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Physiological plasticity v. inter-population variability: Understanding drivers of hypoxia tolerance in a tropical estuarine fish

journal contribution
posted on 28.10.2020, 00:00 by GM Collins, TD Clark, Alexander Carton
Physiological plasticity and inter-population variability (e.g. local adaptation) are two key drivers in determining the capacity for species to cope with environmental change, yet the relative contribution of each parameter has received little attention. Here, we investigate the acclimation potential of two geographically distinct populations of the barramundi (Lates calcarifer) to diel hypoxia. Fish were exposed to a daily hypoxia challenge of 6h below 62% saturation, down to a minimum of 10±5% saturation, followed by a return to normoxia. Respiratory and haematological variables were assessed after 8 and 16 days of daily hypoxia exposure. Hypoxia tolerance (measured as the critical oxygen tension; [O2]crit) was not different between populations and not different from control fish after 8 days ([O2]crit≤20.7±2.8% saturation), but improved similarly in both populations after 16 days ([O2]crit≤16.5±3.1% saturation). This improvement corresponded with increases in haematocrit and haemoglobin, but not an increase in the mean cell haemoglobin concentration. Given the similarity of the response between these two geographically distinct populations, we conclude that hypoxia tolerance for barramundi may be more dependent on physiological plasticity than inherent variability between populations. © CSIRO 2016.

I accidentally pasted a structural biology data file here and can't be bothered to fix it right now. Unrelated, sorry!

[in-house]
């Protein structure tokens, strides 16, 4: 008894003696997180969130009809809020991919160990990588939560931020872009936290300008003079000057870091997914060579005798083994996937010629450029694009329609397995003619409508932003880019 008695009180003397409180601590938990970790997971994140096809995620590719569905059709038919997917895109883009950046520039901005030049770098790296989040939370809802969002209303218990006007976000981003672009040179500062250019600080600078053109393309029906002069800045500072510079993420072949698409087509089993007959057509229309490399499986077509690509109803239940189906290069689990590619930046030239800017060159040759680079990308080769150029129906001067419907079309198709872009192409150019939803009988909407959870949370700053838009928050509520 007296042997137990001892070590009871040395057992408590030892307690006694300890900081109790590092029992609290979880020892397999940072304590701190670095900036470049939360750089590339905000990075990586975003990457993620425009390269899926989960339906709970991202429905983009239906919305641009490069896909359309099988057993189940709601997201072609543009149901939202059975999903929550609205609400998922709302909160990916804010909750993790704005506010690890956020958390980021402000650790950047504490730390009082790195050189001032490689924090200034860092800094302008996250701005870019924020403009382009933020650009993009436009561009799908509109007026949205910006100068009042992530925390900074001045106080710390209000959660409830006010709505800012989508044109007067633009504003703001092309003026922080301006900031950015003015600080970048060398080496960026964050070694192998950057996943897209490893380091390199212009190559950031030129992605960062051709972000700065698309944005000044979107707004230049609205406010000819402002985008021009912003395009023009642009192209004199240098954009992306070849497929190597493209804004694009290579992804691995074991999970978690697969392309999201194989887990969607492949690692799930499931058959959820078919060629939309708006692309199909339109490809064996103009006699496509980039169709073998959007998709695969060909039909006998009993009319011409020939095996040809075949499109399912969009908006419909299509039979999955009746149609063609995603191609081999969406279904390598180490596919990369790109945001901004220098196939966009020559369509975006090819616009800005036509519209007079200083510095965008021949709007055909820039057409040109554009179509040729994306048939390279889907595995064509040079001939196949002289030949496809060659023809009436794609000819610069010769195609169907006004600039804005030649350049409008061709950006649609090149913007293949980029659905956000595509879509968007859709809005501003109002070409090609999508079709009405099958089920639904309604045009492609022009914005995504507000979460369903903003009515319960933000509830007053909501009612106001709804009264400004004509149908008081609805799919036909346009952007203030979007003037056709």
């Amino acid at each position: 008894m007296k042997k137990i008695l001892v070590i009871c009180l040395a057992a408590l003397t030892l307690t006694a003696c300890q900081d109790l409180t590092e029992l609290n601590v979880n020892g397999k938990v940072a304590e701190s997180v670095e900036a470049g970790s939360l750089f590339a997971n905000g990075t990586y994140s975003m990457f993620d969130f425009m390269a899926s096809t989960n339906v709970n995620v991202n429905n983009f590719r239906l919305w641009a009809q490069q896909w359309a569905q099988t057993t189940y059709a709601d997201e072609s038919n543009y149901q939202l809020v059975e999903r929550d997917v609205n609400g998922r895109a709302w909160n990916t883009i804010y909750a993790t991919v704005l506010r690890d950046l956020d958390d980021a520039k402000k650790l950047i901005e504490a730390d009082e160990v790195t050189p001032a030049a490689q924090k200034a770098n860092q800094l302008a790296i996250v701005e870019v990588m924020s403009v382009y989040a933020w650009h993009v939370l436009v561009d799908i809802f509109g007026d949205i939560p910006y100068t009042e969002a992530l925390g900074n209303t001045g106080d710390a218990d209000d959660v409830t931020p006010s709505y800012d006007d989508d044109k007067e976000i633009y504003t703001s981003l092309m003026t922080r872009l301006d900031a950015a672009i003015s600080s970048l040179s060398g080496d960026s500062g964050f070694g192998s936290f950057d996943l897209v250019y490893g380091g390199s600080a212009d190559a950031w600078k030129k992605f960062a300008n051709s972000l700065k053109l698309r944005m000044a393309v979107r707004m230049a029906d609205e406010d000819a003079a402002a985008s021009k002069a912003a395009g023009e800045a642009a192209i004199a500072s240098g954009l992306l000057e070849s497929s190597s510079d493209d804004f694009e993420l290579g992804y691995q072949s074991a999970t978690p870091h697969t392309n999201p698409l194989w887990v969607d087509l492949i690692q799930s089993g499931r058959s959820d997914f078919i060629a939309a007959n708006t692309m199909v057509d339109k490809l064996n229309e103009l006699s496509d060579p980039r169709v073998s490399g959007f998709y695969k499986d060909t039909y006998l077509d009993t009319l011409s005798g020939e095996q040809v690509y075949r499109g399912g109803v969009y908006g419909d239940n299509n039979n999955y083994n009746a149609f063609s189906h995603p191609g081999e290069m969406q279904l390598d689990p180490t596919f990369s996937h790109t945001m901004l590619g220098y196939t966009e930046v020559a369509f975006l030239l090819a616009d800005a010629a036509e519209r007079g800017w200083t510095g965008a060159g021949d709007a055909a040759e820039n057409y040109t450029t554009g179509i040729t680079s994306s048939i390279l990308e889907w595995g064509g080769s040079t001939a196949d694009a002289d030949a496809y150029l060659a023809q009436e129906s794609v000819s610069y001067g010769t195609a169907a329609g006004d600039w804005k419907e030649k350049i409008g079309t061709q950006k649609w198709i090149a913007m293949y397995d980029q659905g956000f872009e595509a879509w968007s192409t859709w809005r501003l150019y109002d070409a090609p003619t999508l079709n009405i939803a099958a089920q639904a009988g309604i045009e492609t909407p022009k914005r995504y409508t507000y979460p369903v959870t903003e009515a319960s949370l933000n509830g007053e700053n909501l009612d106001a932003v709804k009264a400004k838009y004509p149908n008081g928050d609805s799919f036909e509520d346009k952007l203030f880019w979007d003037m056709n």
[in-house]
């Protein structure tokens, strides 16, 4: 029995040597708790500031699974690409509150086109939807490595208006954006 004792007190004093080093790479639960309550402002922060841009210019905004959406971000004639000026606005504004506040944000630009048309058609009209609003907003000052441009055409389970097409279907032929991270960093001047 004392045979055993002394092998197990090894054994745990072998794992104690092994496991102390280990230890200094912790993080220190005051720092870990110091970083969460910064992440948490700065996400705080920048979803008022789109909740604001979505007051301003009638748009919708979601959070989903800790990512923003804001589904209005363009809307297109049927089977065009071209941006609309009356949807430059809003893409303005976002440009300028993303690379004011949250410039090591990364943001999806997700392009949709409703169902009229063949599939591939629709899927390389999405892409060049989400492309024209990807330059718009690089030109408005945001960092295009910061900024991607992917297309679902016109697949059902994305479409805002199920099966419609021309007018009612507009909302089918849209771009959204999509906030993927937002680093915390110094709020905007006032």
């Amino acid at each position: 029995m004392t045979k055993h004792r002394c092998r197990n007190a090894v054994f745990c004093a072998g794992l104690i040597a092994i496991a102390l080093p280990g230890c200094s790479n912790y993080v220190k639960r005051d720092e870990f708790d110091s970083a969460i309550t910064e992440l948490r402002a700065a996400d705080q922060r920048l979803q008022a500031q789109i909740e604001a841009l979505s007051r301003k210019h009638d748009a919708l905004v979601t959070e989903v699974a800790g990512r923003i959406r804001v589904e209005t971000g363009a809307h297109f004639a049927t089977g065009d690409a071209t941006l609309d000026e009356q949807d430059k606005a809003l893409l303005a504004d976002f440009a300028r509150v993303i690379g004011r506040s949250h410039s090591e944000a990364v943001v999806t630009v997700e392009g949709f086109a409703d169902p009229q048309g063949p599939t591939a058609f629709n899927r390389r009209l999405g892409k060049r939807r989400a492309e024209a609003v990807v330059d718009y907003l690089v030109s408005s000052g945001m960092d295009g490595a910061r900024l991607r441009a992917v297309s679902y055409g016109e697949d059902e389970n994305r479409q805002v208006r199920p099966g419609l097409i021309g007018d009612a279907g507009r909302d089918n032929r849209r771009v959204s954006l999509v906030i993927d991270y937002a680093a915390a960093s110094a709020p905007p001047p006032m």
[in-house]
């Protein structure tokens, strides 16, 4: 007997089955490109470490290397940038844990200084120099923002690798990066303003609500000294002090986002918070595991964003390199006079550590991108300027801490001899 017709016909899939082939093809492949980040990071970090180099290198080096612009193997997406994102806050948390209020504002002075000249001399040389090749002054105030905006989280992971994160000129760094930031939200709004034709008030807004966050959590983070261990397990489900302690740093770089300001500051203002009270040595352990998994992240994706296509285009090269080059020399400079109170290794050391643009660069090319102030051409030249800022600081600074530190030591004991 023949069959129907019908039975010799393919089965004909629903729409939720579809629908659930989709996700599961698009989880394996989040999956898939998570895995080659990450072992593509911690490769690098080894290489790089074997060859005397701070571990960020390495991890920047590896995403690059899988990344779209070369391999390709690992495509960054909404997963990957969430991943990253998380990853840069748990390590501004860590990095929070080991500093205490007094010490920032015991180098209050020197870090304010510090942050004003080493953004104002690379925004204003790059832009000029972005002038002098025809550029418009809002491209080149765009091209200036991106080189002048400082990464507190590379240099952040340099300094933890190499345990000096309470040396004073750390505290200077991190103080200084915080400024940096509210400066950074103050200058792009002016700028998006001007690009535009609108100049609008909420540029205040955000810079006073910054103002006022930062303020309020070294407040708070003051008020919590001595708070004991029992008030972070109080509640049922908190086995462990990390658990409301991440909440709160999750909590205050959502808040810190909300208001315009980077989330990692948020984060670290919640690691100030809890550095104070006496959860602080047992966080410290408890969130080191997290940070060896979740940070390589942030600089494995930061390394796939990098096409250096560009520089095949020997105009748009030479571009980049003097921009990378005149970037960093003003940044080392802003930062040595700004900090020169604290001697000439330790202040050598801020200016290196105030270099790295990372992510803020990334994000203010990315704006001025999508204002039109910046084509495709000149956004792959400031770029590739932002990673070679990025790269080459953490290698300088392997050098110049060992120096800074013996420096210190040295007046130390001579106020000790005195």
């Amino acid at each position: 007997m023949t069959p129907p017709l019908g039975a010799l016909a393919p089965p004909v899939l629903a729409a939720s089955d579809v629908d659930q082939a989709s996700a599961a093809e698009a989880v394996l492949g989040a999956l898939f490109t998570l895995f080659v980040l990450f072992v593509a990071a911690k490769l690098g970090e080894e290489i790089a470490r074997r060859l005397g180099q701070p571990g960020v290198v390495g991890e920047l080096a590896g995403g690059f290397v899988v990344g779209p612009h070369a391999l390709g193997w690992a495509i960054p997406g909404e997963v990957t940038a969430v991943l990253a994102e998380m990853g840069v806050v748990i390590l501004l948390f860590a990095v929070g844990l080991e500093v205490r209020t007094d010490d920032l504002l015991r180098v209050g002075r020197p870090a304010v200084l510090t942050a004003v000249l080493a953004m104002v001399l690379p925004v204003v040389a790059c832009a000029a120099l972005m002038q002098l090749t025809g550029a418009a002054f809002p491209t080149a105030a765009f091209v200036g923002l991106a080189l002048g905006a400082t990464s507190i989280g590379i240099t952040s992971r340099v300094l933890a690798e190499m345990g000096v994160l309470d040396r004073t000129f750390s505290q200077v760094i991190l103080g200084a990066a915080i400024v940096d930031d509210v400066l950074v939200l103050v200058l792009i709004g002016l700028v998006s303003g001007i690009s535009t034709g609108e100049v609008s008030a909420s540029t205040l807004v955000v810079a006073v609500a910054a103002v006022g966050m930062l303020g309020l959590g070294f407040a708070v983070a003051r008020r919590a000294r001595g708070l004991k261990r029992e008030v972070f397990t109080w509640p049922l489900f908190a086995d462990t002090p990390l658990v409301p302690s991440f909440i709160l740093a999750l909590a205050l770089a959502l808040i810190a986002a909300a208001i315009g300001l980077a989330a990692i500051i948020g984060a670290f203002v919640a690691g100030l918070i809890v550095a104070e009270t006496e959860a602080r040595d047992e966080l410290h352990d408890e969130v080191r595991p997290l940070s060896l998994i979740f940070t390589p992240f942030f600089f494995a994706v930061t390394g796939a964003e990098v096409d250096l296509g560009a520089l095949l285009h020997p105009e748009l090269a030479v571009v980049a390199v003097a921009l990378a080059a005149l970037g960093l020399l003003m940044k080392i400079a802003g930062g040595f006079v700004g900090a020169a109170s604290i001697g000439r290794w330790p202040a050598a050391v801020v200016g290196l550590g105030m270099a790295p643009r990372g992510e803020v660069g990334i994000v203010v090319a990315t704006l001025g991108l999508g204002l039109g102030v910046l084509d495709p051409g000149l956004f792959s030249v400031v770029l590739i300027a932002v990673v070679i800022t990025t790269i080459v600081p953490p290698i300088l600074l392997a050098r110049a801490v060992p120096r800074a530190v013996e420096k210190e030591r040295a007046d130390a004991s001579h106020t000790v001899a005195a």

Funding

Category 3 - Industry and Other Research Income

History

Volume

67

Issue

10

Start Page

1575

End Page

1582

Number of Pages

8

ISSN

1323-1650

Publisher

C S I R O Publishing

Peer Reviewed

Yes

Open Access

No

Acceptance Date

13/08/2015

External Author Affiliations

AIMS@JCU Collaborative Research Program, Townsville; James Cook University

Era Eligible

Yes

Journal

Marine and Freshwater Research

Usage metrics

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